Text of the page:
From Joshua to Solomon, God’s united people entered and flourished in the promised land.
This 30 week studies will begin, separately for both men and women, during the lunch hour beginning in September.
Beginning with Israel’s entrance into Canaan under the leadership of Joshua, People of the Promised Land I and II chart the ups and downs of the nation of Israel. People of the Promised Land I covers the united kingdom of Israel, from Joshua to Solomon.
We will study the books of Joshua, Ruth, 1 and 2 Samuel, 1 Kings 1-11 and overviews of Psalms and Proverbs.
Joshua: In the days after Moses, a new leader would guide God’s people faithfully and courageously into the land the Lord had promised.
Ruth: During the days of Judges, the people repeatedly turned their hearts away from the Lord. Yet amid the darkness, stories of grace, such as Ruth’s, resonate and foreshadow God’s great offer of mercy to the Gentiles.
The Last Judge and First King: Samuel was the last of Israel’s judges and God’s answer to a childless woman’s prayer. Amid the people’s rebellion, God called on Samuel to anoint Saul as Israel’s first king.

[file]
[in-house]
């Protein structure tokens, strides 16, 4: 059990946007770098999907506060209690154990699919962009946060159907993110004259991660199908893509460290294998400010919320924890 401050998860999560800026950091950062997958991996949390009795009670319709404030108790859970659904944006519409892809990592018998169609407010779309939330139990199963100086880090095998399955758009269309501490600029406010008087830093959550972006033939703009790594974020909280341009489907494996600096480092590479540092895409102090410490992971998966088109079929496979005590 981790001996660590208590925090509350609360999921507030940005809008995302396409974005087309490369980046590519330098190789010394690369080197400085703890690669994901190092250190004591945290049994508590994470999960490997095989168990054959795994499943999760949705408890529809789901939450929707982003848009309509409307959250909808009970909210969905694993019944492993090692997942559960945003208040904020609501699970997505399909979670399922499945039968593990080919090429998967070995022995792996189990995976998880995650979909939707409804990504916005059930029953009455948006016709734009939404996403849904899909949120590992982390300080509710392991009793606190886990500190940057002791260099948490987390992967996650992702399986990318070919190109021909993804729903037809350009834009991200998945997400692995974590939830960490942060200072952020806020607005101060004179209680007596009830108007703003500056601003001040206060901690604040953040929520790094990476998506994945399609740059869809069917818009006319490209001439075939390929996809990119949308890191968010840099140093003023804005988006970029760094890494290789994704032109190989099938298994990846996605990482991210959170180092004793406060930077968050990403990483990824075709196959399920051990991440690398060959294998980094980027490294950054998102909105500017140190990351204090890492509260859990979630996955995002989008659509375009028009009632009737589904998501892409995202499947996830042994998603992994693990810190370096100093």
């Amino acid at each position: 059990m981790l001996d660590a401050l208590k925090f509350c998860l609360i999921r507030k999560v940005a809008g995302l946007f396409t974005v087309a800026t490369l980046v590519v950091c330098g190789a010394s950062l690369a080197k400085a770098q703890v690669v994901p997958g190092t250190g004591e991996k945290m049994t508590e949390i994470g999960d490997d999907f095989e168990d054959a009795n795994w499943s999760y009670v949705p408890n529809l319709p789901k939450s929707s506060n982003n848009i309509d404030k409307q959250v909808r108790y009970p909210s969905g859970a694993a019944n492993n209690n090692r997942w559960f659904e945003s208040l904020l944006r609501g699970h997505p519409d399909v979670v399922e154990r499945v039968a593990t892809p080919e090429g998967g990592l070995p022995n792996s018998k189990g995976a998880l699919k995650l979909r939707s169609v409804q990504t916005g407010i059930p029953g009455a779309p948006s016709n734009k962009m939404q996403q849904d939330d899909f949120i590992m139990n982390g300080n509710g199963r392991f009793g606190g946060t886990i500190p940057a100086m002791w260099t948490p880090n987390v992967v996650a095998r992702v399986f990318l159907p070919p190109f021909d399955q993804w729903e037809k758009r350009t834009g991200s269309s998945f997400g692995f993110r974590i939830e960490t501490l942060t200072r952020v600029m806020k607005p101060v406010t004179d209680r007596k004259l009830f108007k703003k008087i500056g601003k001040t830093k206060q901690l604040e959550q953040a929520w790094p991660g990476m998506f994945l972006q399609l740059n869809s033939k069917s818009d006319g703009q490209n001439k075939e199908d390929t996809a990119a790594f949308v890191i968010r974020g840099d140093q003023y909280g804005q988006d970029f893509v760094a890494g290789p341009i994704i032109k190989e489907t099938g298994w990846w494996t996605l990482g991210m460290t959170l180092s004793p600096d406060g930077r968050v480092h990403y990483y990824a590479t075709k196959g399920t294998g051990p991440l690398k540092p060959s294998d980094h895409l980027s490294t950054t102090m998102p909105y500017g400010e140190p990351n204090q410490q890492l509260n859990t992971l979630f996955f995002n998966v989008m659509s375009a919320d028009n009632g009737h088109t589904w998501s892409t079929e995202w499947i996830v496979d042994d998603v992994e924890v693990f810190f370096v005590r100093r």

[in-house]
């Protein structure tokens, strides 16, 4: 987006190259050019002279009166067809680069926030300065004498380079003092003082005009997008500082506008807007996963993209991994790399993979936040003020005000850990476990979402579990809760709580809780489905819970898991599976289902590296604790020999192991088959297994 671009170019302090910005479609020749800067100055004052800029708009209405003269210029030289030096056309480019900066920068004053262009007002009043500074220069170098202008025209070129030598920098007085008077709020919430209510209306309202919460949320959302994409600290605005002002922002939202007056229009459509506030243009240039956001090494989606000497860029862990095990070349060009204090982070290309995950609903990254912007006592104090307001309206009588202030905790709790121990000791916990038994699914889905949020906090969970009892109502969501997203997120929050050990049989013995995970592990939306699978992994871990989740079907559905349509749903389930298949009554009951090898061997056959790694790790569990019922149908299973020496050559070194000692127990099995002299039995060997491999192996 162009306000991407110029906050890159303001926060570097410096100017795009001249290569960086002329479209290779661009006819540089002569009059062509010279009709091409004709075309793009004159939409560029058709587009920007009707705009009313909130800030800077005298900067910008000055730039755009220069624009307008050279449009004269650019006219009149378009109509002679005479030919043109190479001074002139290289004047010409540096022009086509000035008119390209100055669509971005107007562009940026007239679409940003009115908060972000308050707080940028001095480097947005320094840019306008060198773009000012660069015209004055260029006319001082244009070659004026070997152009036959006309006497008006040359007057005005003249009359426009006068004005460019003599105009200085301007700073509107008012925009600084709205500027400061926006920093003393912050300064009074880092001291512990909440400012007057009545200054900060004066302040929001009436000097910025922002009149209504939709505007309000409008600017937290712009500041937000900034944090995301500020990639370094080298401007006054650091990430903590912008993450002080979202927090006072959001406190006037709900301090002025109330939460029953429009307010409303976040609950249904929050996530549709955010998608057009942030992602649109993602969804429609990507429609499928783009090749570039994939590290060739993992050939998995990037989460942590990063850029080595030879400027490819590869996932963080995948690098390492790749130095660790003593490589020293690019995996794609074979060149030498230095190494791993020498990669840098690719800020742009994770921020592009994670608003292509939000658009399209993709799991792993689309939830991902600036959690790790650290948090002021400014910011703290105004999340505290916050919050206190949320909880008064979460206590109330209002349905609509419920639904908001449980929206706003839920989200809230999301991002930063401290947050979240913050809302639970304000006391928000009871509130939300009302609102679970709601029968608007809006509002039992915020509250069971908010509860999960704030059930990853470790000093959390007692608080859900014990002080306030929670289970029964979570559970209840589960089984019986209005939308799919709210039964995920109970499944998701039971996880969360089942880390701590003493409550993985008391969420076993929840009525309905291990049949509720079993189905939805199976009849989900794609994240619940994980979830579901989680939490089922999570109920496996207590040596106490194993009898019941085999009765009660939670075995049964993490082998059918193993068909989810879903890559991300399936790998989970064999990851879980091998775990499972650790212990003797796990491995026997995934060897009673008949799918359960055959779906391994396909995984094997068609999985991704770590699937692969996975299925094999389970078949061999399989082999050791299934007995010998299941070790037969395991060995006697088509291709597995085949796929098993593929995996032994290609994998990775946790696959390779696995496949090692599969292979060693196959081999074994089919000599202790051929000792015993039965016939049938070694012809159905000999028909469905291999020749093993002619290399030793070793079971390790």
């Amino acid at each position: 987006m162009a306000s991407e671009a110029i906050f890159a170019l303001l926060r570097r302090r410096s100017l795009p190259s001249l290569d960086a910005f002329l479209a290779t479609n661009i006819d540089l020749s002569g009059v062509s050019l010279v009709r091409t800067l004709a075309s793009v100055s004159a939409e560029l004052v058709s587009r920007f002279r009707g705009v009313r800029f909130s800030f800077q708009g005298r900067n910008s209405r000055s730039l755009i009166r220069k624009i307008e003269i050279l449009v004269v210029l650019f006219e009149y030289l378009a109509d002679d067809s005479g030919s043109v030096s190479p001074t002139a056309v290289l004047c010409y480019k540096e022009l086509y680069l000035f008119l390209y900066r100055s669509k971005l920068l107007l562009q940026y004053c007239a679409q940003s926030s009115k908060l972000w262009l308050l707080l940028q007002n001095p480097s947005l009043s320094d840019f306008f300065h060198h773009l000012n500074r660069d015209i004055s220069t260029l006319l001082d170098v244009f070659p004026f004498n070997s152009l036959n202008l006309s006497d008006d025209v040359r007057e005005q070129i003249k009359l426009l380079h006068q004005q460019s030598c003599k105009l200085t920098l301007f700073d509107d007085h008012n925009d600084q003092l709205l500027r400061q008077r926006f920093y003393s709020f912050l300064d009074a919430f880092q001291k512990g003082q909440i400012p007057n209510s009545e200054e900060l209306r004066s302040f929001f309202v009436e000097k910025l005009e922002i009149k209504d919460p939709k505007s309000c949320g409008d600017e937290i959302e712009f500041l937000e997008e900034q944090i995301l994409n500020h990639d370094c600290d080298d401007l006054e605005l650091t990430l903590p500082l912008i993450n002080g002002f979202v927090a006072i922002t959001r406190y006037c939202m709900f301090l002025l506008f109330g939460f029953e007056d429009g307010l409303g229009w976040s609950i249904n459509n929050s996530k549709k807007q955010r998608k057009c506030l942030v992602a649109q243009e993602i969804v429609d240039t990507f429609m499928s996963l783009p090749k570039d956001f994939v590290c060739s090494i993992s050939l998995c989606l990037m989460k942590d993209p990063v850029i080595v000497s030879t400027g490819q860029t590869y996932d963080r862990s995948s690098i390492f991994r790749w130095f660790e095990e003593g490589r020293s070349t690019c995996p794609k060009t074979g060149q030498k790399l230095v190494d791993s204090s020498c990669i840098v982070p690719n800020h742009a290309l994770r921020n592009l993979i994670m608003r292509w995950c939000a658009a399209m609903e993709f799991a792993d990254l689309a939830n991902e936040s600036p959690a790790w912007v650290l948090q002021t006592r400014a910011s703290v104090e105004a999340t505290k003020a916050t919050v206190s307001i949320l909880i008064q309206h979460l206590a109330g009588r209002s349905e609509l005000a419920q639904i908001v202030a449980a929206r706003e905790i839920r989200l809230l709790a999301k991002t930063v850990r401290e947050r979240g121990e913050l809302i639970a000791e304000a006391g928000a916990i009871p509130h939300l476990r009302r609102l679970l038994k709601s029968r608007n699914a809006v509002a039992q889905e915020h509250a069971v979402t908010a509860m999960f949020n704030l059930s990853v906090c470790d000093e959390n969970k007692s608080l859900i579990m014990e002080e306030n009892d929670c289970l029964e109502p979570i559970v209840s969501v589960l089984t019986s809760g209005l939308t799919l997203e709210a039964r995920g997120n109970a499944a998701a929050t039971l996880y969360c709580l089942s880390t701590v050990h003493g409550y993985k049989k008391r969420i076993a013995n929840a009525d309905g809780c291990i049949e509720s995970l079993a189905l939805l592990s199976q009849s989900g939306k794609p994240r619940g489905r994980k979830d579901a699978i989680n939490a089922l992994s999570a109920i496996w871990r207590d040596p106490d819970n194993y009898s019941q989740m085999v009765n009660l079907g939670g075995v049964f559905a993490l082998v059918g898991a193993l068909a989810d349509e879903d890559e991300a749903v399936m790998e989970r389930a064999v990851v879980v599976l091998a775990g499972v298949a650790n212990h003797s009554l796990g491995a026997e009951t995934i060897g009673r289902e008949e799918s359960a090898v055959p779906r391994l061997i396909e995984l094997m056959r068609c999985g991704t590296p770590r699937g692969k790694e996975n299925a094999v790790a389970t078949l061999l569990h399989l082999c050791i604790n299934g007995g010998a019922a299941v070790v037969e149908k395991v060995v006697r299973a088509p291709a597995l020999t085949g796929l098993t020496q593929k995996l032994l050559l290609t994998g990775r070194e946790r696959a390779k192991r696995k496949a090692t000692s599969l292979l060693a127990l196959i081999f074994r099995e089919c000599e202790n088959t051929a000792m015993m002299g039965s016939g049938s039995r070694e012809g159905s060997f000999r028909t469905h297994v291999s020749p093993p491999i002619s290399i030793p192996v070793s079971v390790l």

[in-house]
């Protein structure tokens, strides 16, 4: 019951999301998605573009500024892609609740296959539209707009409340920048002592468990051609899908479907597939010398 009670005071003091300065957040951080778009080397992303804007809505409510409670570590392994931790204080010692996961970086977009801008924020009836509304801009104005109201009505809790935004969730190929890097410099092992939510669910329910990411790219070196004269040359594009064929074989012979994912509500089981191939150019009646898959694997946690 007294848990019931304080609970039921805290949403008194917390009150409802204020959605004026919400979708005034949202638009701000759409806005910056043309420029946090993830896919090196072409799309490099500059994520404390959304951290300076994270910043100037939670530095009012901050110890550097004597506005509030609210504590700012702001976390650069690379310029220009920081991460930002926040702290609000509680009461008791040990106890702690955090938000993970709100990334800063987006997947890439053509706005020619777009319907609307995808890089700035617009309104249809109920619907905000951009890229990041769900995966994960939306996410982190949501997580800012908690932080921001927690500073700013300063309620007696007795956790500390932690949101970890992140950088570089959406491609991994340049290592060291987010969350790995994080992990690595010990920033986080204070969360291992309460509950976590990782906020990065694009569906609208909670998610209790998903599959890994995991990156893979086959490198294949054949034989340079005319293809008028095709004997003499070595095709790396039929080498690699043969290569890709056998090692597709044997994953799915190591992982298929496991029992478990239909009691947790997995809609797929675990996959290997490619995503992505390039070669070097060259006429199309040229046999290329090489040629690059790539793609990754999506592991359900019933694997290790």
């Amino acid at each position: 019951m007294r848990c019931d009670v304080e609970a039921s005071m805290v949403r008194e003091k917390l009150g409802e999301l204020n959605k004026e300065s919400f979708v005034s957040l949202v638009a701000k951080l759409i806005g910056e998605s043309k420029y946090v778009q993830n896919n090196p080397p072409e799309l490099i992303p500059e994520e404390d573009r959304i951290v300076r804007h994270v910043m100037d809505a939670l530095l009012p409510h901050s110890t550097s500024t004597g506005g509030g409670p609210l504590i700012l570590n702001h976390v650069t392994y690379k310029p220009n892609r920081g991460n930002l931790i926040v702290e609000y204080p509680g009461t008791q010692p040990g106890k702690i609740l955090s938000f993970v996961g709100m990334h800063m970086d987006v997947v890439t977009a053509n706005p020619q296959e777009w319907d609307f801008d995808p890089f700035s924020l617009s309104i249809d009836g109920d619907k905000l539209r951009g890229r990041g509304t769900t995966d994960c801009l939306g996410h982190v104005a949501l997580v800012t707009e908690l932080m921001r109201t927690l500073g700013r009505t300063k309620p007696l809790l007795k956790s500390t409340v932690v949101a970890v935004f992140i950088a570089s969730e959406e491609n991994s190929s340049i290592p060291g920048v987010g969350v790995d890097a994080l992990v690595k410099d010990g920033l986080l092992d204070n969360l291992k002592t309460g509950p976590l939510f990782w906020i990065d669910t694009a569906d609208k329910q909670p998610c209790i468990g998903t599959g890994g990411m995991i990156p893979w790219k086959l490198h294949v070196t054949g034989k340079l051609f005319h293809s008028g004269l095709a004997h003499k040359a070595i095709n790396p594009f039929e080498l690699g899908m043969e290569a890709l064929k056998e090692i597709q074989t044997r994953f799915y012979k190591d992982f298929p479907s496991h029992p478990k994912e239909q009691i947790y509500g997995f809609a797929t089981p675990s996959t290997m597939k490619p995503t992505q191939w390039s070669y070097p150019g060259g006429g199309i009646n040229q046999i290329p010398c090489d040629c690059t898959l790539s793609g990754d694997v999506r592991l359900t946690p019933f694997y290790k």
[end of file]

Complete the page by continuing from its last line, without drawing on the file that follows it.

David: A great warrior as well as a beautiful poet, David became Israel’s anointed champion. More important, he would be the integral ancestor to the divine King to come, the Lord Jesus Christ.
Solomon: With God’s gift of wisdom, David’s son ruled a peaceful, prosperous nation. He had the great privilege of building the temple in Jerusalem. But Solomon’s wayward ways later in life would set the stage for the nation’s division to come. The subsequent divided kingdom will be covered in People of the Promised Land II.
People of the Promised Land, Part I Themes
By God’s design, Israel marched to conquer Canaan with no allies in battle. The Lord alone would give His people success.
Whether conquering a new land or leading a diverse nation, God anoints leaders to guide His people in His will. The likes of Joshua and David show that great leadership requires faithfulness, prayer, courage and humility.
God calls His people to be distinct from the ways and means of the world. God would show His people His desire for holiness for their good and His glory.
Sin is infectious, and God’s people are not immune to rebellion as they turn to their own ways. Yet God remains faithful to His own. And through mercy and admonishment, He shepherds His people into a deeper relationship with Him.
“Your house and your kingdom will endure forever before me; your throne will be established forever.”
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